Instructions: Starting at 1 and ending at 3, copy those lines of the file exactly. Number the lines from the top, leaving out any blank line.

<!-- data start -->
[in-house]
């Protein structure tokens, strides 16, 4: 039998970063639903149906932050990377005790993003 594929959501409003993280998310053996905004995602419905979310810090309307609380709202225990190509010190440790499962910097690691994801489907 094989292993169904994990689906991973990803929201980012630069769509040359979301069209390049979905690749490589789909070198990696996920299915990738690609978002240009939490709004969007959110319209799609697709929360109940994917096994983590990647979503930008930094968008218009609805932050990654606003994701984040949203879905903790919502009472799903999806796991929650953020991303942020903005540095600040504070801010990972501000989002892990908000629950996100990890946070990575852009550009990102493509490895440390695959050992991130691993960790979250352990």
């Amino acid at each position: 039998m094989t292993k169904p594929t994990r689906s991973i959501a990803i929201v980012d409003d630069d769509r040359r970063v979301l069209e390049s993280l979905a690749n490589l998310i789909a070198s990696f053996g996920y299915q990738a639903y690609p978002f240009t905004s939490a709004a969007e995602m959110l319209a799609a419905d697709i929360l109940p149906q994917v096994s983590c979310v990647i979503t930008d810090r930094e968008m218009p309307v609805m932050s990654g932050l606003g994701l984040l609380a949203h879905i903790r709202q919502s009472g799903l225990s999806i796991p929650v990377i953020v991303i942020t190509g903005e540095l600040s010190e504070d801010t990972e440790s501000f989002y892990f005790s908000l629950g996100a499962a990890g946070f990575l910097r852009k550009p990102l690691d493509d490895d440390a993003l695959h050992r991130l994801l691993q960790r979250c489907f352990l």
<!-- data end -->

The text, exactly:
[in-house]
């Protein structure tokens, strides 16, 4: 039998970063639903149906932050990377005790993003 594929959501409003993280998310053996905004995602419905979310810090309307609380709202225990190509010190440790499962910097690691994801489907 094989292993169904994990689906991973990803929201980012630069769509040359979301069209390049979905690749490589789909070198990696996920299915990738690609978002240009939490709004969007959110319209799609697709929360109940994917096994983590990647979503930008930094968008218009609805932050990654606003994701984040949203879905903790919502009472799903999806796991929650953020991303942020903005540095600040504070801010990972501000989002892990908000629950996100990890946070990575852009550009990102493509490895440390695959050992991130691993960790979250352990």
């Amino acid at each position: 039998m094989t292993k169904p594929t994990r689906s991973i959501a990803i929201v980012d409003d630069d769509r040359r970063v979301l069209e390049s993280l979905a690749n490589l998310i789909a070198s990696f053996g996920y299915q990738a639903y690609p978002f240009t905004s939490a709004a969007e995602m959110l319209a799609a419905d697709i929360l109940p149906q994917v096994s983590c979310v990647i979503t930008d810090r930094e968008m218009p309307v609805m932050s990654g932050l606003g994701l984040l609380a949203h879905i903790r709202q919502s009472g799903l225990s999806i796991p929650v990377i953020v991303i942020t190509g903005e540095l600040s010190e504070d801010t990972e440790s501000f989002y892990f005790s908000l629950g996100a499962a990890g946070f990575l910097r852009k550009p990102l690691d493509d490895d440390a993003l695959h050992r991130l994801l691993q960790r979250c489907f352990l």